Myra Breckinridge (1970)
An amusing DVD package enjoyably brings this dated collage of tasteless kitsch into the new century.
This incredibly uneven film version of Gore Vidal's racy mid-century sex fantasy is, as many reviewers have stated, never boring and certainly intriguing. Much of the disparate views behind and in front of the camera are laid out in gossipy commentaries (one by director Sarne and another by star Raquel Welch) and the AMC tabloid-style documentary supplement.
The Gore Vidal book on which it's based is a wickedly witty tirade on sexuality and the movies. The film is a playful adaptation of one-liners and vignettes more akin to a TV sitcom than a racy sleaze satire. What little cynicism and wit the film does provide, is actually thanks to the alluring Ms. Welch, who delivers admirably well for the most part. The rest of the cast, except for John Huston, is totally inept, and that includes Miss Mae West, long over-the-hill and inappropriately cast and catered to by Director Sarne (to the utter dismay of Ms. Welch).
There's much to enjoy here, and as a curiosity, the film does deliver. My advice would be to read the book, which is excellent; and then go watch the film, which is merely weird. Both are wildly engaging no matter how you look at it; and the DVD is absolutely terrific fun.
A typical western of the late sixties era, noticeably missing the Duke, but with James Stewart making up for it.
This circa 1968 horse opera lacks the violence that was in vogue in most American Westerns of that time (thanks to the immediate success of the Spaghetti variety and Peckinpah's WILD BUNCH). This film is actually a somewhat gentle study of post-civil-war brothers who've drifted apart but want to maintain loyalty to each other. Stewart and Dean Martin are less-than-convincing as the brothers, but Martin holds his own with Jimmy playing up the sentimentality and romance. Raquel Welch is simply window dressing here, astonishingly attractive, but still just scenery as the love interest. She plays it with a self-indulgent Mexican accent that is sultry and amusing. The supporting cast is top-notch as these things go, and Jerry Goldsmith wrote one of his more jaunty themes for the title track. The new Fox DVD is crisp with well-saturated color and a surprisingly directional matrixed stereo soundtrack, livening up immensely Mr. Goldsmith's contribution.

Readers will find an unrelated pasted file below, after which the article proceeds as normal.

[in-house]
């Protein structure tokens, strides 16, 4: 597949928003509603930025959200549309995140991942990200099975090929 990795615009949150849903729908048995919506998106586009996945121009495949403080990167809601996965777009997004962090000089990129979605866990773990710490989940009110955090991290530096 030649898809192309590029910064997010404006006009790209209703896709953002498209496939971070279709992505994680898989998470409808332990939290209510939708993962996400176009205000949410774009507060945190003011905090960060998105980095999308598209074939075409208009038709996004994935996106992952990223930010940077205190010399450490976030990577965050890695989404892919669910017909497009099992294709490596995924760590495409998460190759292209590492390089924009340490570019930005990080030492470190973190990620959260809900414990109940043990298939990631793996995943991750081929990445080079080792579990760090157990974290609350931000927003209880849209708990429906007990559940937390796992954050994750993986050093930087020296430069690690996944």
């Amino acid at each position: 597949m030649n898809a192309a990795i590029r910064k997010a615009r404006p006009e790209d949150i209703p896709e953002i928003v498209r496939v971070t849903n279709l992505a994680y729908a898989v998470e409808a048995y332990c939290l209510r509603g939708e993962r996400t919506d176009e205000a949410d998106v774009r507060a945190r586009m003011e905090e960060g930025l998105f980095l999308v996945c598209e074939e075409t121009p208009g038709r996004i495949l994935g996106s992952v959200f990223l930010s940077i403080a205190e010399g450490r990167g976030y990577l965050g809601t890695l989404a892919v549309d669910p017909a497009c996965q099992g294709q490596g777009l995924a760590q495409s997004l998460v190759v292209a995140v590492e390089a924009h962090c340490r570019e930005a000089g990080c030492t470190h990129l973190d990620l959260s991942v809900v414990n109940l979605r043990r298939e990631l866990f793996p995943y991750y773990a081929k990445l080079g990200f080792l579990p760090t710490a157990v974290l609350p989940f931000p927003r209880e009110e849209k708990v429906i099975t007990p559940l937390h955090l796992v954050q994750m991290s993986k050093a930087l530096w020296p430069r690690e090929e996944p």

In the Cut (2003)
Meg Ryan seems to be looking for Mr. Goodbar here.
This overripe Jane Campion film is just as pretentious and oblique as LOOKING FOR MISTER GOODBAR was melodramatic and blunt. Yes, I found this to be a loose rehash of the old disco potboiler that gave Diane Keaton a chance to dish out the sleaze to counter-balance her plucky comedic image. Campion's film allows Meg Ryan to do the same, and this motive is annoyingly obvious while viewing IN THE CUT. I'm not familiar with the Susanna Moore novel, but her screenplay here certainly has an annoying air of familiarity to it. The murder plot is conventional and Meg's feminine dilemma is clear enough here, too, but the sleazy environment and graphic sexual moments are uneventful. The flashback romantic fantasy-on-ice is goofy, just like the heavy-handed, fortune-cookie sayings in the subway. At least this is a chick-flick with some welcome dirty passages. Kevin Bacon is a standout in a walk-on role. Mediocre masturbating mostly for Meg and Jane fans.
Walk on the Wild Side (1962)
MEEE-OOOWWWW, a potboiler in the best sense of the word featuring Elmer Bernstein's substantial music over a terrific title sequence by Saul Bass.
This sleazy bit of melodrama, loosely based on a racy Nelson Algren book, is now dated kitsch; but can be enjoyed for what it is, thanks to the Hollywood team that put it all together. It's trashy intentions and heavyhanded delivery work in it's favor nowadays, so the brilliant Columbia DVD transfer is well worth checking out. The highlight of the movie is the Elmer Bernstein score; a masterwork with a life all it's own. The cast is a hoot: Barbara Stanwyck standing out as a lesbian brothel owner, a stiff dyke, hardly correct as a New Orleans Madame; Jane Fonda is a pouty, sultry slut, overdoing her overaged, nubile nymphette act; Laurence Harvey stretches all credibility as the good-boy Texas heartthrob searching for his lost love; an utterly miscast Capucine, playing an artsy, elegant whore-with-a-heart-of-gold; and Anne Baxter is quite humorous as a Mexican cafe owner. It's hard not to enjoy a movie with lead characters whose names are Dove and Kitty Twist, and a title song performed by Brook Benton with lyrics like: "Chances of goin' to Heaven, 6 to 1!".
Le cercle rouge (1970)
Elegant, clinical French noir, decidedly chauvinistic in atmosphere and blunt in it's cynicism.
Melville's highly-regarded film deserves it's reputation and patrons. Philosophics rule at the expense of plausibility; no problem. Ambivalent eccentricities abound between cops and robbers, giving us one of the clearest visions of the fine line between law enforcement and criminal behavior. Above all, Melville's clearly delivered notion that "we are all guilty" is explored methodically, cleverly and with a stylish clinical precision. The subtle background jazz is by Eric DeMarsan; very cool. The blue-toned photography is by Henri Decae; icy. The cast is exceptional and Alain Delon is the king of the trench coat. Very smooth. The Criterion DVD captures the film with accuracy and supplements the feature with an entire second disc of follow-up interviews with cast and director.